On April 2, 2013 I wired $22,200 to Chase to pay off the mortgage on our first home – what is now our rent house. I held off on writing the happy post about it since I wanted to receive something official that would confirm we indeed own our first home 100%. Well, here is a letter we received yesterday:
We are writing to tell you about a change in your status in the Mortgage Cash Back Program.
We want to let you know that you are no longer enrolled in the program because your mortgage has been paid off prior to maturity. You may be able to enroll in the program in the future if you decide to refinance your mortgage with Chase.
Note: Any rewards that you may have earned before cancellation of the program have been forfeited.
If you have any questions, please call us at one of the telephone numbers listed below.
So I forfeited $48 in cash back to save $60 in interest for the rest of April. I’m okay with that. 😀
WE PAID OFF A MORTGAGE!!!
So even though we don’t have a deed in hand yet, I am super happy to say that we have officially PAID OFF the mortgage on our first home purchase ever!!! We officially own a 1750 square foot, 3 bedroom, 2 1/2 bath home outright!!! Woot!!! And the $505 mortgage payment that was usually drafted from our account the 9th of every month didn’t happen! Yay to an extra $500 a month!!!
Okay, I’ll lay off the exclamation points. I’m just super happy. 🙂
Just so you know, I was a little worried about the process of paying off the mortgage since I hadn’t done it before. It ended up being pretty easy:
- I called the number I found online to use an automated system to receive a mailed payoff quote.
- I moved the $22,200 over from CapitalOne 360 to Chase which also has some good short term cd rates (our brick and mortar bank and the one who had this mortgage).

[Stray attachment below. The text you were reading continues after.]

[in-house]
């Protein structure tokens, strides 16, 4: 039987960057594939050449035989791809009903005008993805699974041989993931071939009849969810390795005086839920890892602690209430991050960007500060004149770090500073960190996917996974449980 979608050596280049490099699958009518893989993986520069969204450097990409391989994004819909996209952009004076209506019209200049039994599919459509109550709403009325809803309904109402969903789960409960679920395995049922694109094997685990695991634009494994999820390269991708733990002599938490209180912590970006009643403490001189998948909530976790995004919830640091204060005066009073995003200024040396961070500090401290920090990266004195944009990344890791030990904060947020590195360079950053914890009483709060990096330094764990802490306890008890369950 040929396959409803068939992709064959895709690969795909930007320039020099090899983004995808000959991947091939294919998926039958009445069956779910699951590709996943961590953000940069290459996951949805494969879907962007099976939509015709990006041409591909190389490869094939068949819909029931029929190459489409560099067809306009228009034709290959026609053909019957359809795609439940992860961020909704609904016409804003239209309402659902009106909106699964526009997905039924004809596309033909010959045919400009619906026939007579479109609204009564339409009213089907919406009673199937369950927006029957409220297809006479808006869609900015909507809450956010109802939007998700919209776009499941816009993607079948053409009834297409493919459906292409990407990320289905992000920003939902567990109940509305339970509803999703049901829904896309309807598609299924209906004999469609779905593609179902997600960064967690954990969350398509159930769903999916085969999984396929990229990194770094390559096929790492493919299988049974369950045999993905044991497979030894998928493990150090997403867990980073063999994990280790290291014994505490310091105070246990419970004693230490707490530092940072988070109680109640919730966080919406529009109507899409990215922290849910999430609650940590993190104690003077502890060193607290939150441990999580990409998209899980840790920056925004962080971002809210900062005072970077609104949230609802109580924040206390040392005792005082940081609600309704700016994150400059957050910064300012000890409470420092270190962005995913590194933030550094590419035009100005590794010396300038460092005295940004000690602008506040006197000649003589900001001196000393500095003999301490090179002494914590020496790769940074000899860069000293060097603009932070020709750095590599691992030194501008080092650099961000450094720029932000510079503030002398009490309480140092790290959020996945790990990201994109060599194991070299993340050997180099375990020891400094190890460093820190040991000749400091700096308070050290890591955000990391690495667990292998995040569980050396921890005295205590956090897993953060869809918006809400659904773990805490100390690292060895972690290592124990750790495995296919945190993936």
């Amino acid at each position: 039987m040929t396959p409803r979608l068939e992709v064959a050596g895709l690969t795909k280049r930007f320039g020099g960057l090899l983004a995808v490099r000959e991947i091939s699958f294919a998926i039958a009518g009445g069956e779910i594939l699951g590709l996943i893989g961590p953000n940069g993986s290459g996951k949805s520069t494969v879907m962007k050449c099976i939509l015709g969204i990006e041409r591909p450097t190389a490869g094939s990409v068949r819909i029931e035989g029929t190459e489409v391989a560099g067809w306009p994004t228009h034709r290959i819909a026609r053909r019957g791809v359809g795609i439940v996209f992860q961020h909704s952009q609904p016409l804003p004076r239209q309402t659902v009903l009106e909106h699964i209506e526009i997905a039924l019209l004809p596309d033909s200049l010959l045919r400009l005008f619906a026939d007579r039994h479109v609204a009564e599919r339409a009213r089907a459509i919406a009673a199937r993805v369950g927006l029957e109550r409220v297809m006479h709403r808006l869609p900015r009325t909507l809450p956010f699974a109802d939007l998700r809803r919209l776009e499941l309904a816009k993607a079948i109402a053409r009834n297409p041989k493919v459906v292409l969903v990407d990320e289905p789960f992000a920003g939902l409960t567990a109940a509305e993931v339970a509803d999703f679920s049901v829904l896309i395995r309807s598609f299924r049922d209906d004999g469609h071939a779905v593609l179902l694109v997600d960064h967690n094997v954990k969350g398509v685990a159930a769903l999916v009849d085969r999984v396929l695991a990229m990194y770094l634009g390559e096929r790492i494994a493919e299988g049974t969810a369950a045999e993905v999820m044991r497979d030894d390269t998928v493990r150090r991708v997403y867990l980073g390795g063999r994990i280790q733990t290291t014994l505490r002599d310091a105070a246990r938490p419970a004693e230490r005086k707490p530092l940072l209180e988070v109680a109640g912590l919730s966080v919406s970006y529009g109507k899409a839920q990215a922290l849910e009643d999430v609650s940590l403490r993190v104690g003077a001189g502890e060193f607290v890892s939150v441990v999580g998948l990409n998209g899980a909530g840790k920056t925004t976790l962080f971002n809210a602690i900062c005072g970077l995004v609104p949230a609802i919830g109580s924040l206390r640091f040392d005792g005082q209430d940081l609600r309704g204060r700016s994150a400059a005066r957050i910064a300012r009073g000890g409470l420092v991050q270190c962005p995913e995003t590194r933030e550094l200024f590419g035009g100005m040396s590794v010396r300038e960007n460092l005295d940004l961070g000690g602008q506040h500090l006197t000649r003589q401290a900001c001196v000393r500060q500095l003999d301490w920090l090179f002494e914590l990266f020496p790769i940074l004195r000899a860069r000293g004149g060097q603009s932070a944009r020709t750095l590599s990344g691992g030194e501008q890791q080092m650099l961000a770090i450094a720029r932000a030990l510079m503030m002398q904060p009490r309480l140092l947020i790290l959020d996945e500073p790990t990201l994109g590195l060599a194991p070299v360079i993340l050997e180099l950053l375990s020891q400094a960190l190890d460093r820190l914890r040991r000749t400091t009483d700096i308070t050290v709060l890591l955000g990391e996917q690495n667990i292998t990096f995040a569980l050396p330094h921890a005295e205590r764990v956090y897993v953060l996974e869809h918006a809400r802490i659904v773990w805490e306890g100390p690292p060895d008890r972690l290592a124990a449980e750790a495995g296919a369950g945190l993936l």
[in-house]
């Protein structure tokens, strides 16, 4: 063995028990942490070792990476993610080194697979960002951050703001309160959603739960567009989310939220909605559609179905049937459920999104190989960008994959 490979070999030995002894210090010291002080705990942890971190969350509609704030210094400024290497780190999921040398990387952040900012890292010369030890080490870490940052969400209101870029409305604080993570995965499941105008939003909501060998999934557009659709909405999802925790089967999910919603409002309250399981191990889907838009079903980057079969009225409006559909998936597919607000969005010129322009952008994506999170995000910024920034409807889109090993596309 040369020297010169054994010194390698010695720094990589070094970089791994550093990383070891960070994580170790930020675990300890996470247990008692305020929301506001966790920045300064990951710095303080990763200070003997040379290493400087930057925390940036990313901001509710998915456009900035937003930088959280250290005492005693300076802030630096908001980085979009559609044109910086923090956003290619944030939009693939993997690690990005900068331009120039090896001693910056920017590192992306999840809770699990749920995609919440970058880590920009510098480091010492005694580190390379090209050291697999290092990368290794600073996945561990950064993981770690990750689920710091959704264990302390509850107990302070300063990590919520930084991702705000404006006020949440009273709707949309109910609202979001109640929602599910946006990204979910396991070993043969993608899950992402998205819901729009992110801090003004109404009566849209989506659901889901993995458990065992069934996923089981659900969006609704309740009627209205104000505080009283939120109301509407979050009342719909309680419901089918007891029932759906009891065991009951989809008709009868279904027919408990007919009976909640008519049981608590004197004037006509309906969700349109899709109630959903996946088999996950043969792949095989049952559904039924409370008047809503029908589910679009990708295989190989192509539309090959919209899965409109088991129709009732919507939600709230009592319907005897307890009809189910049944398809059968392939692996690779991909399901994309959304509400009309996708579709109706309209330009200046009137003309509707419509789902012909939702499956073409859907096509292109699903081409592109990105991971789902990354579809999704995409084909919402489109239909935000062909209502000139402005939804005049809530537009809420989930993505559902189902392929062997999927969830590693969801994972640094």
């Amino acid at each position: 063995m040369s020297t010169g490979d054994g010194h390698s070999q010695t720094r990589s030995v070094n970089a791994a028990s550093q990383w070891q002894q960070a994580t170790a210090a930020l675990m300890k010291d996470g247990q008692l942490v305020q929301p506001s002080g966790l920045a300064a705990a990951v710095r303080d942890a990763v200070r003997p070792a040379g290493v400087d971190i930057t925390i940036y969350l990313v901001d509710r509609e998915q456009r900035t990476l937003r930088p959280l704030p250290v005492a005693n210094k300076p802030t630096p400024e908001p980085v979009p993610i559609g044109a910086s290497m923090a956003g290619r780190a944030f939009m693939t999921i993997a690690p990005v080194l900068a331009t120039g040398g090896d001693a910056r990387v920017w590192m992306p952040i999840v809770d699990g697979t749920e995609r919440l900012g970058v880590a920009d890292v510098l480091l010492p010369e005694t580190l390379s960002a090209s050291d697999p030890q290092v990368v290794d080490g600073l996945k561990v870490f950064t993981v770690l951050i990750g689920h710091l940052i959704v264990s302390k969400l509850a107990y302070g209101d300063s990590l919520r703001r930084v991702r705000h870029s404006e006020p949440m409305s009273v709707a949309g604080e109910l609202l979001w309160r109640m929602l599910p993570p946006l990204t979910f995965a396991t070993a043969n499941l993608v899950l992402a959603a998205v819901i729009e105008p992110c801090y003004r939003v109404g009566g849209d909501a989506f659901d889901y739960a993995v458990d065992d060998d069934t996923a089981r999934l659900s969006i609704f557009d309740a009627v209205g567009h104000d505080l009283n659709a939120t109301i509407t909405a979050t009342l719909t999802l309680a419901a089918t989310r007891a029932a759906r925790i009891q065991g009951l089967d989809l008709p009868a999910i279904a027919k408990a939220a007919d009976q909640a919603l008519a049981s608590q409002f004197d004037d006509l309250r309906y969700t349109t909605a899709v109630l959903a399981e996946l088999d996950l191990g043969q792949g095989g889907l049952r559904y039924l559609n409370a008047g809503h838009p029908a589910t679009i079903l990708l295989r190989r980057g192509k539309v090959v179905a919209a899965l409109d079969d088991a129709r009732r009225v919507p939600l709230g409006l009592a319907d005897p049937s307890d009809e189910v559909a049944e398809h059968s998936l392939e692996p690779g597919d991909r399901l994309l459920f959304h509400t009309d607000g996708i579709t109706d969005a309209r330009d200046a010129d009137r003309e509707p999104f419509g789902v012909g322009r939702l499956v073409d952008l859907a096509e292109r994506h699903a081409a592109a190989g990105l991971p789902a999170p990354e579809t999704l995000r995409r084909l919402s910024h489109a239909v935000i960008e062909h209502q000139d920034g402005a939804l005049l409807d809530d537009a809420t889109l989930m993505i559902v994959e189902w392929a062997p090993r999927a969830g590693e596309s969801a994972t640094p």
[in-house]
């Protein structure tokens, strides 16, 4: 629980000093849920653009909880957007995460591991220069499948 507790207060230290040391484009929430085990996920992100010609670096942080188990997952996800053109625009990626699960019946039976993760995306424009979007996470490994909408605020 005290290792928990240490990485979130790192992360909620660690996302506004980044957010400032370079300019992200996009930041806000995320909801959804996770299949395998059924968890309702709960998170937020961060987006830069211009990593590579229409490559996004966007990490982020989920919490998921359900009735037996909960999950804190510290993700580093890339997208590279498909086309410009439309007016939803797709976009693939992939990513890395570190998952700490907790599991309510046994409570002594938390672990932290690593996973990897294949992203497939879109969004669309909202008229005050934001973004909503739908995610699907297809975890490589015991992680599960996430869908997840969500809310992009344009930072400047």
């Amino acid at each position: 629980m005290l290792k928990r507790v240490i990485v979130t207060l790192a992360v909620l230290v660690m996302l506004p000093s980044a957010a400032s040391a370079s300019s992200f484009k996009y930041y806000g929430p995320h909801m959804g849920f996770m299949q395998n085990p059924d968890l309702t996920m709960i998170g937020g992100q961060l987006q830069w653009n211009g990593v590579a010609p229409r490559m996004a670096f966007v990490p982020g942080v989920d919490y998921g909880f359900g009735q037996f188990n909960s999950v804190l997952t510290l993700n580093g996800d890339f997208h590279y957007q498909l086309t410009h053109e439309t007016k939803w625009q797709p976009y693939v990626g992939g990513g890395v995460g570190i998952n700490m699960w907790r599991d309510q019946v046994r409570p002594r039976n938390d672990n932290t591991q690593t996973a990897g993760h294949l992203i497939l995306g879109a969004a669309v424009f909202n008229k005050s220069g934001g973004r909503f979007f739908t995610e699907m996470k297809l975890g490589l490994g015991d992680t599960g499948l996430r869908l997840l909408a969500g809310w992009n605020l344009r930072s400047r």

- Once I received the quote a week later, I wired the payoff amount along with all of the info they asked me to include in the “Memo” section of the wire.
- I then saw that they charged me a $25 wiring fee (I was too excited to pay attention to that little note before).
- I emailed them asking them to waive the fee since I was a long-time customer and the money went from them to them.
- They waived the fee.
And there you have it – 3 steps to pay off a mortgage and 6 to do it and get a fee waived, lol. 😉
What This Means Now
Now we own one home outright that we use for rental income. We still have a $205,000 mortgage left on our current home, so we are definitely not completely debt free yet, but that is the last debt left. And we really love our current home and being landlords, so we are not regretting our decision to move last year at all. Overall, we’re exuberant.
Based on our last budget update, we needed about $8000 a month for just bills plus taxes. Now that is at $7500. Still way too high in my opinion, but $500 a month is $6000 a year. I’ll take it. 🙂
This also means that real estate has truly become a part of our current income and our future retirement plans. Even taking into account annual property taxes, annual home insurance, and all repairs/maintenance items, we should be netting about $10,000 a year from our rent house. We haven’t had any super expensive repairs yet, but I am budgeting high for those since all appliances will break eventually and probably all at once since that is how it always happens, right?
The rest of our retirement plans are sort of up in the air. We max out Roth IRA’s every year and that’s about it right now. So now that the mortgage is paid off, we need to look into all of our options and make a plan. We know we want to invest in the stock market and are leaning towards opening a SEP IRA since I can’t contribute to my old 401k anymore. We could even look into more rental property. I will say for those thinking about doing this you should definitely require that your tenants have renter insurance for some peace of mind. Most apartments require this so why shouldn’t you.
When we hit our golden years, we’ll need to look at how we will take distributions. Really though, the more immediate decisions need to be figured out first. We will probably start small with SEP IRA contributions and more stock market investments since they are some of the best ways to invest money. It’ll take a year or two before we will probably look any further into real estate…we’ll see…
Mortgage Payoff Race
Finally, I am happy to say, we also won the mortgage payoff race! Jason from Live Real, Now and I made a bet at the Financial Blogger Conference last year about who would pay off their mortgage first. Sorry Jason, but you will be expected to visit “hell” (as you put it) sometime soon. I’ll provide the sunscreen. 🙂 And don’t worry, we have air conditioning. This may have worked out for the best since I forgot you owned a cat and I would have had asthma attacks the whole time I was in the frozen tundra that you call home, LOL.
Are you debt free or working on it? Own a home outright? On track to? What do you think?